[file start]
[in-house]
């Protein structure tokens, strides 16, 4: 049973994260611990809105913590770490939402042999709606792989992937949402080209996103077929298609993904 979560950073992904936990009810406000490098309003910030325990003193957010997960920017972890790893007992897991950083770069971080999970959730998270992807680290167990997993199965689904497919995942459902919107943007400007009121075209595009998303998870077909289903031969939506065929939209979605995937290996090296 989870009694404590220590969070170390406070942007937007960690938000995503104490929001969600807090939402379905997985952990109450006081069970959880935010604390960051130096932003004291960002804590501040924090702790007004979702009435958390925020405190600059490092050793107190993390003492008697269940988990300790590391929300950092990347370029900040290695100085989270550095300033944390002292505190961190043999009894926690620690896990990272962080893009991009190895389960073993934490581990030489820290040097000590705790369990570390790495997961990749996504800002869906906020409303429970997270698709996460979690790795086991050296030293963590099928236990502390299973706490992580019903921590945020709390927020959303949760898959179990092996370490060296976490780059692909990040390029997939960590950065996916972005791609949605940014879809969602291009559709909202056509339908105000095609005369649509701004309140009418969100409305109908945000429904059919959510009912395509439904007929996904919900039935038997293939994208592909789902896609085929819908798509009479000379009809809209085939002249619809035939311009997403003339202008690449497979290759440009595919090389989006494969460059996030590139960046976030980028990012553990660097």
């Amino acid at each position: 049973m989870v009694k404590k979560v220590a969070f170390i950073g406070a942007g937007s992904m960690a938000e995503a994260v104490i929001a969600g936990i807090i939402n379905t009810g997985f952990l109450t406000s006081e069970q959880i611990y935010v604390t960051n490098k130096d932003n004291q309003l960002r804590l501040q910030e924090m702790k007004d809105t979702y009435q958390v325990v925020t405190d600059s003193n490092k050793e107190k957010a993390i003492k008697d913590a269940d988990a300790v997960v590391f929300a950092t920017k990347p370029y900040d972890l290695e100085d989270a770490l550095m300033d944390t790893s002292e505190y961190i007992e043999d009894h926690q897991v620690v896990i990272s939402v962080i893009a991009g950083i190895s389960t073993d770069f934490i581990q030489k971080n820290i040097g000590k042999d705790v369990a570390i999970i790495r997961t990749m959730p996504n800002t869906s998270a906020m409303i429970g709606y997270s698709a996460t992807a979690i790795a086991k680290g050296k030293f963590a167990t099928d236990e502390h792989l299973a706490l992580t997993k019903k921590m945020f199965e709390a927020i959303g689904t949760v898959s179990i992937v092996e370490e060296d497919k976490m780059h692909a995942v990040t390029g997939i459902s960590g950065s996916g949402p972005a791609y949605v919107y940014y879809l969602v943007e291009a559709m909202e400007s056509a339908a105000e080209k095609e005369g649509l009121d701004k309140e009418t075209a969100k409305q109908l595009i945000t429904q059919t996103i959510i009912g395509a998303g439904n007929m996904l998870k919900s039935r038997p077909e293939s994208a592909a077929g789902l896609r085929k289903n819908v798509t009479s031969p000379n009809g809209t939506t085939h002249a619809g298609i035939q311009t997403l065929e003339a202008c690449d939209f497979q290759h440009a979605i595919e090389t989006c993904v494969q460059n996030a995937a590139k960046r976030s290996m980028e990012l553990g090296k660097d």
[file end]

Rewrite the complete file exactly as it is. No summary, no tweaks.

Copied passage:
[in-house]
């Protein structure tokens, strides 16, 4: 049973994260611990809105913590770490939402042999709606792989992937949402080209996103077929298609993904 979560950073992904936990009810406000490098309003910030325990003193957010997960920017972890790893007992897991950083770069971080999970959730998270992807680290167990997993199965689904497919995942459902919107943007400007009121075209595009998303998870077909289903031969939506065929939209979605995937290996090296 989870009694404590220590969070170390406070942007937007960690938000995503104490929001969600807090939402379905997985952990109450006081069970959880935010604390960051130096932003004291960002804590501040924090702790007004979702009435958390925020405190600059490092050793107190993390003492008697269940988990300790590391929300950092990347370029900040290695100085989270550095300033944390002292505190961190043999009894926690620690896990990272962080893009991009190895389960073993934490581990030489820290040097000590705790369990570390790495997961990749996504800002869906906020409303429970997270698709996460979690790795086991050296030293963590099928236990502390299973706490992580019903921590945020709390927020959303949760898959179990092996370490060296976490780059692909990040390029997939960590950065996916972005791609949605940014879809969602291009559709909202056509339908105000095609005369649509701004309140009418969100409305109908945000429904059919959510009912395509439904007929996904919900039935038997293939994208592909789902896609085929819908798509009479000379009809809209085939002249619809035939311009997403003339202008690449497979290759440009595919090389989006494969460059996030590139960046976030980028990012553990660097």
């Amino acid at each position: 049973m989870v009694k404590k979560v220590a969070f170390i950073g406070a942007g937007s992904m960690a938000e995503a994260v104490i929001a969600g936990i807090i939402n379905t009810g997985f952990l109450t406000s006081e069970q959880i611990y935010v604390t960051n490098k130096d932003n004291q309003l960002r804590l501040q910030e924090m702790k007004d809105t979702y009435q958390v325990v925020t405190d600059s003193n490092k050793e107190k957010a993390i003492k008697d913590a269940d988990a300790v997960v590391f929300a950092t920017k990347p370029y900040d972890l290695e100085d989270a770490l550095m300033d944390t790893s002292e505190y961190i007992e043999d009894h926690q897991v620690v896990i990272s939402v962080i893009a991009g950083i190895s389960t073993d770069f934490i581990q030489k971080n820290i040097g000590k042999d705790v369990a570390i999970i790495r997961t990749m959730p996504n800002t869906s998270a906020m409303i429970g709606y997270s698709a996460t992807a979690i790795a086991k680290g050296k030293f963590a167990t099928d236990e502390h792989l299973a706490l992580t997993k019903k921590m945020f199965e709390a927020i959303g689904t949760v898959s179990i992937v092996e370490e060296d497919k976490m780059h692909a995942v990040t390029g997939i459902s960590g950065s996916g949402p972005a791609y949605v919107y940014y879809l969602v943007e291009a559709m909202e400007s056509a339908a105000e080209k095609e005369g649509l009121d701004k309140e009418t075209a969100k409305q109908l595009i945000t429904q059919t996103i959510i009912g395509a998303g439904n007929m996904l998870k919900s039935r038997p077909e293939s994208a592909a077929g789902l896609r085929k289903n819908v798509t009479s031969p000379n009809g809209t939506t085939h002249a619809g298609i035939q311009t997403l065929e003339a202008c690449d939209f497979q290759h440009a979605i595919e090389t989006c993904v494969q460059n996030a995937a590139k960046r976030s290996m980028e990012l553990g090296k660097d």